New insights explain how the same protein can serve different functions

Breast cancer cells

In this image, NET1 mRNA molecules (yellow dots) are shown in breast cancer cells (cell body in purple and nucleus in blue). The researchers used antisense oligos to redistribute the mRNA molecules in the cell to the right. By altering the location of the NET1 mRNA, and thus the site of NET1 protein synthesis, the team could study how location affects the properties of the encoded NET1 protein and the ability of cancer cells to migrate. Image credit: Alexander Gasparski, Ph.D.

Researchers at CCR have discovered two key underlying factors for how the same protein can choose between binding partners and have very different functions within a cell: the location and rate of messenger RNA (mRNA) translation can both determine the fate of a protein. The results, described in a study published in Molecular Cell on July 27, 2023, could lead to more precise control over protein function in cells for therapeutic purposes.

Our cells contain strands of mRNA that encode instructions for producing specific proteins. But researchers have observed that the same protein can exert different functions by binding to different partners. How these partners are selected is not entirely known.

Stavroula Mili, Ph.D., a Senior Investigator in the Laboratory of Cellular and Molecular Biology, and her colleagues have been studying a protein called NET1, which can be found in two areas of the cell. The researchers noticed that the mRNA that codes for NET1 can be found either near the nucleus, at the center of the cell, or near the cell’s surface. They devised ways to alter the distribution of the mRNA to understand its role.

In a series of experiments in cultured cancer cells, they showed that when the mRNA for NET1 was closer to the nucleus, the NET1 protein interacted more with a protein responsible for carrying it into the nucleus. However, when the mRNA was located further away from the nucleus, the NET1 protein interacted more with a different partner that kept it outside of the nucleus, where it helped to enhance the ability of the cancer cells to migrate.

The researchers also noticed that these partners interacted with different regions of the NET1 protein. To shed light on this observation, they manipulated how quickly these regions appeared as the NET1 protein was produced, by changing the rate at which the mRNA is translated into the protein. Strikingly, slow translation favored the partner that interacts with an early-appearing region, while faster translation favored the other partner that interacts with a later-appearing region of NET1. The team’s finding confirms that the rate of mRNA translation also influences the selection of partners and the function of the protein.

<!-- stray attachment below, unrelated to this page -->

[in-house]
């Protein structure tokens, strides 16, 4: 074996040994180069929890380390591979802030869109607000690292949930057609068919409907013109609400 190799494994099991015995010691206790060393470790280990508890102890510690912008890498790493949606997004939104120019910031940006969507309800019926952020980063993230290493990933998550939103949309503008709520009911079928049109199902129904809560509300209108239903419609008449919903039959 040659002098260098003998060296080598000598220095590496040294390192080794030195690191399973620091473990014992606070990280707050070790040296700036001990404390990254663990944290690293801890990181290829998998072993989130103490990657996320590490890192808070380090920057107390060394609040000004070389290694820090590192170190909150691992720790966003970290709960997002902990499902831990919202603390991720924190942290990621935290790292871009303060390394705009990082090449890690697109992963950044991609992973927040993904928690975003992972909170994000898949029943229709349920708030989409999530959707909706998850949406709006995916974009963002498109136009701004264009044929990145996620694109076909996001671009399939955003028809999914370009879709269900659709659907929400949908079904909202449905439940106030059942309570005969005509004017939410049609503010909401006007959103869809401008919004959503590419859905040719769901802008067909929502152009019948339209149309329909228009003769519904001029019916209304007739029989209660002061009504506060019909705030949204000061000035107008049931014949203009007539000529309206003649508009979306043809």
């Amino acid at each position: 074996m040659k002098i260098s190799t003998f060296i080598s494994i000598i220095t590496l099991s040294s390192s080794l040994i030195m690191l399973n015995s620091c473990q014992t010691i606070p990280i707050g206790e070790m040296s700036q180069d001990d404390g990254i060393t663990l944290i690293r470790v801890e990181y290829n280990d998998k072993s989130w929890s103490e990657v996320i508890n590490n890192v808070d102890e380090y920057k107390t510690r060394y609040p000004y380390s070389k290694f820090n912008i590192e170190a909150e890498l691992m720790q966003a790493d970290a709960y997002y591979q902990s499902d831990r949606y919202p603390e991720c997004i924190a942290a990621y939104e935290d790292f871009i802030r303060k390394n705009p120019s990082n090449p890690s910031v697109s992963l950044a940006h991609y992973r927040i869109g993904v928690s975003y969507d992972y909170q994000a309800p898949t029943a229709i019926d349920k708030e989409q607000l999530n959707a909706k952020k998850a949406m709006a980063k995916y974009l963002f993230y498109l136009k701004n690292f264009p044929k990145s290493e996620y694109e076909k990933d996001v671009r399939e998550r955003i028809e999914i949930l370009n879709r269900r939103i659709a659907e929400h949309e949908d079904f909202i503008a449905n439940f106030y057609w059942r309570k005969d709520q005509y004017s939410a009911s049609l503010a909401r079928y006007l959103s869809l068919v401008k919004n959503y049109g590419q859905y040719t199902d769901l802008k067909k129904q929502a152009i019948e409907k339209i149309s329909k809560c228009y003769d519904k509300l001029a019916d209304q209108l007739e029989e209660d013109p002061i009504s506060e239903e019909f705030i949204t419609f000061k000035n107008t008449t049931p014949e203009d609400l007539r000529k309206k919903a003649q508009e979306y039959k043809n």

Essentially, the microenvironment where protein synthesis takes place and how quickly different parts of a protein emerge during its production significantly influence and determine protein function. 

“What was surprising to me was how effective these mechanisms are in terms of influencing one function of the protein or another,” says Mili.

Notably, understanding these differences in protein function could help scientists more precisely manipulate the inner workings of cells for therapeutic purposes. “For example, if a protein has two functions, you could prevent one function, while preserving the other, which could be useful for therapeutic purposes,” explains Mili.

She says that her team suspects similar factors of the cellular microenvironment and translation rates may influence the function of other proteins as well, which they plan to explore in future research.

Posted on Fri, 07/28/2023